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Monday - December 09, 2013

From: Oxford , PA
Region: Mid-Atlantic
Topic: Poisonous Plants, Shrubs
Title: Shrubs not toxic to cattle in NJ
Answered by: Anne Bossart

QUESTION:

I am working to rejuvenate the hedgerows on a farm in New Jersey by removing invasive plants and planting native shrubs. How do I find out which native shrubs are toxic to cattle and should not be planted in the hedgerows?

ANSWER:

We applaud your efforts.  By removing inavsive plants and planting native shrubs you are providing important (and at times scarce) habitat food and shelter for many native species of birds, insects and small mammals.

The Cornell University Department of Animal Science has a published an extensive list of plants that are poisonous to livestock.  Click here for the list of plants poisonous to cattle.  When you examine it closely you will see that most of them are herbaceous plants but many of them are native to your area that could get established within your hedgerow

Allium canadense (Meadow garlic)

Asclepias syriaca (Common milkweed)

Phytolacca americana (American pokeweed)

There are actually not many shrubs on the list that you would be considering but there are a  few you should avoid, such as:

Aesculus parviflora (Bottlebrush buckeye) whose fruits are poisonous

Prunus serotina (Black cherry) and the other wild cherries native to your area such as pin cherry and choke cherry whose seeds and leaves are poisonous, and

Sambucus nigra ssp. canadensis (Common elderberry) whose leaves, twigs, roots and unripe fruit are poisonous (but cooked elderberry fruit in jellies and pies is harmless and tasty!)

That being said, there are plenty of good plants to choose from.  If you visit out Native Plant Database and perform a Combination Search, selecting New Jersey/Shrub and the sizes 3-6 ft, 6-12 ft and even 12-36ft,  it will generate a large list to select from.  You can also narrow it further according to specific light and soil conditions as you wish.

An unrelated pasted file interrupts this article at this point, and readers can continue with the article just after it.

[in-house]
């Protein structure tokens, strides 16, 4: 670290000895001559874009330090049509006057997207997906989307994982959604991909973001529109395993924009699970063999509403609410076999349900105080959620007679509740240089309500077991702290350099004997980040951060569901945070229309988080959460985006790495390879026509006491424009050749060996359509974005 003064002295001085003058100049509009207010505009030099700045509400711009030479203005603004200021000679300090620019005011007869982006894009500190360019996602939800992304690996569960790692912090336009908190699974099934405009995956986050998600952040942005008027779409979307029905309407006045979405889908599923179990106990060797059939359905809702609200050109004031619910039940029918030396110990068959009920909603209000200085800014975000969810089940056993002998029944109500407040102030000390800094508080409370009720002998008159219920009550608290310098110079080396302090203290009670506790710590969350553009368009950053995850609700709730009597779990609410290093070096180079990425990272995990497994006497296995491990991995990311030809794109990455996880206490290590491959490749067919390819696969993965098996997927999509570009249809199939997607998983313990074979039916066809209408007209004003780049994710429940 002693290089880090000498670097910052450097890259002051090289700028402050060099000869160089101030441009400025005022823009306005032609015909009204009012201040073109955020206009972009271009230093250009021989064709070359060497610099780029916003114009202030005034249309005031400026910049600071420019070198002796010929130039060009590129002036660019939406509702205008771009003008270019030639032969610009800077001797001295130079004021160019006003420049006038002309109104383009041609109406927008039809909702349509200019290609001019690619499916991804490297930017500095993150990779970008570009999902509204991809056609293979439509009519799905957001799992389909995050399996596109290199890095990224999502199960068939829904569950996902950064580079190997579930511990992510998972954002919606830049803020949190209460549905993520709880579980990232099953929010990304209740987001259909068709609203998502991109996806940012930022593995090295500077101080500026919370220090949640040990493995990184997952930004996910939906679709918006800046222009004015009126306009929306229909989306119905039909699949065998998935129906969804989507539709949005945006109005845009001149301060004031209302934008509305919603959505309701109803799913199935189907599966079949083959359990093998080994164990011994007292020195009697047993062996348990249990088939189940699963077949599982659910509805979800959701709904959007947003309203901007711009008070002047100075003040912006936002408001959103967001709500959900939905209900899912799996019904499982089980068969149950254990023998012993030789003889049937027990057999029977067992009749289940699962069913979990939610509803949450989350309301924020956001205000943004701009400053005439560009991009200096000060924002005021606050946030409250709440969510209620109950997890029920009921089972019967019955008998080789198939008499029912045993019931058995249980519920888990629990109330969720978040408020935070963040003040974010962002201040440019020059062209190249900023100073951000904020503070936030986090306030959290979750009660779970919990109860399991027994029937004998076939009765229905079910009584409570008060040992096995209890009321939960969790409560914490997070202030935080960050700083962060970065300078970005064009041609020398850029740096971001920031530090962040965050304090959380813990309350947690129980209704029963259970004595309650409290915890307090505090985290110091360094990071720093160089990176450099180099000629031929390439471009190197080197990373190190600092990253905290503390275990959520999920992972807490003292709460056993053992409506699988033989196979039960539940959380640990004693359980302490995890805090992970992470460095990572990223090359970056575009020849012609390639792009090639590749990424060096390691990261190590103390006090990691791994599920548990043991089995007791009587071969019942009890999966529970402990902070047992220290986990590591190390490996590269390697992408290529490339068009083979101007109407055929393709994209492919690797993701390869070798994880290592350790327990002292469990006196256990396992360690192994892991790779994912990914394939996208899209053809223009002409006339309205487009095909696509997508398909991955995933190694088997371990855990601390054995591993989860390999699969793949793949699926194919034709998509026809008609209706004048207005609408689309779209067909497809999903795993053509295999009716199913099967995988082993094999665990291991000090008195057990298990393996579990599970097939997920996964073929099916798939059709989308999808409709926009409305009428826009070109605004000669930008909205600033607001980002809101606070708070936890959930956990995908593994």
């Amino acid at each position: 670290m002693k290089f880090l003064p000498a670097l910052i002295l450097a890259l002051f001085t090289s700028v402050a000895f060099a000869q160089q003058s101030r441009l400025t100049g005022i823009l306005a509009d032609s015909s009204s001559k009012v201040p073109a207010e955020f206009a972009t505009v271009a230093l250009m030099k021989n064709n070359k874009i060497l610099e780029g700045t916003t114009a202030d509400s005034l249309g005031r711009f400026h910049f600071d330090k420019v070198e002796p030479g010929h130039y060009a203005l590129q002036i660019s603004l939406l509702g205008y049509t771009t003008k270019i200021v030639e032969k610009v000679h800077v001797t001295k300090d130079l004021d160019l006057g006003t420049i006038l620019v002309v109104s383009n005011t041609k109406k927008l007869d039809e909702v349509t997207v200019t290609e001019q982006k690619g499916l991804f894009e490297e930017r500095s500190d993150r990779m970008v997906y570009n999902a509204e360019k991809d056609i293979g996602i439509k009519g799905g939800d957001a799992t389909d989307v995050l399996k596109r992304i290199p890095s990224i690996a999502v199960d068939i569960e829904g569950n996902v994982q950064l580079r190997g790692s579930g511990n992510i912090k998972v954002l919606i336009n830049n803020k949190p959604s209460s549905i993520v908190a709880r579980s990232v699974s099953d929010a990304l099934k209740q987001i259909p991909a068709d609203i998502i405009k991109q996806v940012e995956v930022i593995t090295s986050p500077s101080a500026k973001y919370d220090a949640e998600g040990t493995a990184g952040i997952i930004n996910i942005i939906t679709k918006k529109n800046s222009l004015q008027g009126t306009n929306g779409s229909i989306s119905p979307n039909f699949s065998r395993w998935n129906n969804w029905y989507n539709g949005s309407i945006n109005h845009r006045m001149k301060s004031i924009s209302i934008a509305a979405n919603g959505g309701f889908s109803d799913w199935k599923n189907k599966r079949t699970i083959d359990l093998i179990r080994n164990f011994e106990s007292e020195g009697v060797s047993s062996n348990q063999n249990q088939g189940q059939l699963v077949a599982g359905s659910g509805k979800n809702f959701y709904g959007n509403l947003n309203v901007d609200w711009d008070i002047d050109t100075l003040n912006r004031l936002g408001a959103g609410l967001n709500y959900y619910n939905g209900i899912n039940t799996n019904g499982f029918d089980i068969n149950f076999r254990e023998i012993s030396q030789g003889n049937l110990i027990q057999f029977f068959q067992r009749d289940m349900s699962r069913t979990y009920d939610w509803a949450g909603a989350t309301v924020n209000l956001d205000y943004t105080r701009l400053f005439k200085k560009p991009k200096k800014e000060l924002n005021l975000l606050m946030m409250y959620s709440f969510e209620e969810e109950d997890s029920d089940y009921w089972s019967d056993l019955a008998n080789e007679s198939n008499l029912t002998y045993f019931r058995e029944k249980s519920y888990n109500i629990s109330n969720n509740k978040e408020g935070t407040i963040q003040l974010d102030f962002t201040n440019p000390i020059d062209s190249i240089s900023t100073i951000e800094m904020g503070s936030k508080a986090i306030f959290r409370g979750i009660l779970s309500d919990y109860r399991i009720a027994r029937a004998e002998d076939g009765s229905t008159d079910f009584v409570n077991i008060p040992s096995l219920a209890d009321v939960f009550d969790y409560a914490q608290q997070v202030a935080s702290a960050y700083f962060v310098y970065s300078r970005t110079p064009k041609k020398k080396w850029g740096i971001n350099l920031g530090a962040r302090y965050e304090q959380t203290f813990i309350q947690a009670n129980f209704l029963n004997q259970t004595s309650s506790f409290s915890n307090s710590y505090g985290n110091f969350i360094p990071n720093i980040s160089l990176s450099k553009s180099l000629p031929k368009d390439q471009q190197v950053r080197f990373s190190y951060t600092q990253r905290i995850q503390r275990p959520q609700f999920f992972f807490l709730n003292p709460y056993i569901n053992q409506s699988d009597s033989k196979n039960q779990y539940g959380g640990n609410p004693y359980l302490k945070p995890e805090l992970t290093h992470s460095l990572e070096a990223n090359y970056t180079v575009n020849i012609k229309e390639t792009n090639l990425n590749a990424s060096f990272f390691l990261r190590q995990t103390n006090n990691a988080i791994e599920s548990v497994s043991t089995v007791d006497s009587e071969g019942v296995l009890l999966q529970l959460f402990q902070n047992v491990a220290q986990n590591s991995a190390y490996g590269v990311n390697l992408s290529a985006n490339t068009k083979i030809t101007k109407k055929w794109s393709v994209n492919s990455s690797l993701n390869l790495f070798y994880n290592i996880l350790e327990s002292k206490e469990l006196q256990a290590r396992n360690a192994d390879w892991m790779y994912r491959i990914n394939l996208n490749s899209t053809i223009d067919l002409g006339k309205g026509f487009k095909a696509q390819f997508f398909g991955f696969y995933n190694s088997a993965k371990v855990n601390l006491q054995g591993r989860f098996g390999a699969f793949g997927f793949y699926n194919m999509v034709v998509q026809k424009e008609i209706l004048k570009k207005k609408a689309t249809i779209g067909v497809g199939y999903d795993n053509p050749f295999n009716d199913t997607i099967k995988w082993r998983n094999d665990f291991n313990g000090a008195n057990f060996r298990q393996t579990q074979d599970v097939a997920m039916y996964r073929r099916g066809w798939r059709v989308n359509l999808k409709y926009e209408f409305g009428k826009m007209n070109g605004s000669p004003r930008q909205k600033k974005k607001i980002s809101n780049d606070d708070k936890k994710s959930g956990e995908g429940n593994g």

What you ultimately plant will be dependant on what is available in the trade and the size of your budget but here are a few of my favorites.

Amelanchier arborea (Common serviceberry) which blooms early in the spring, produces berries that birds (and people) love and has great fall color

Ceanothus herbaceus (Redroot) whose flowers and berries are great for butterflies and birds, but doesn't really color up in the fall

Cornus sericea (Redosier dogwood) whose red twigs bring color to the drab winter landscape, berries support many tupes of fowl and spreading habit will help fill in the hedgerow

Morella pensylvanica (Northern bayberry) whose waxy berries are eaten by many winter birds and used by humans for making traditional candles

Physocarpus opulifolius (Atlantic ninebark) which is tough but attractive with yellow fall colour and red fruit that the birds like, and

Rhus glabra (Smooth sumac) which many people detest because of its suckering habit (maybe just what you need?) but has awesome fall colour and fruit that is not only ornamental but beneficial and high in Vitamin C.  The Chickadees enjoy mine all winter long.

And now for the bad news ... these plants won't harm your cattle, provide wildlife benefits and are ornamental ... but the deer will browse on most of them. 

 

From the Image Gallery


Meadow garlic
Allium canadense

Common milkweed
Asclepias syriaca

American pokeweed
Phytolacca americana

Bottlebrush buckeye
Aesculus parviflora

Black cherry
Prunus serotina

Common elderberry
Sambucus nigra ssp. canadensis

Common serviceberry
Amelanchier arborea

Prairie redroot
Ceanothus herbaceus

Red osier dogwood
Cornus sericea

Northern bayberry
Morella pensylvanica

Common ninebark
Physocarpus opulifolius

Smooth sumac
Rhus glabra

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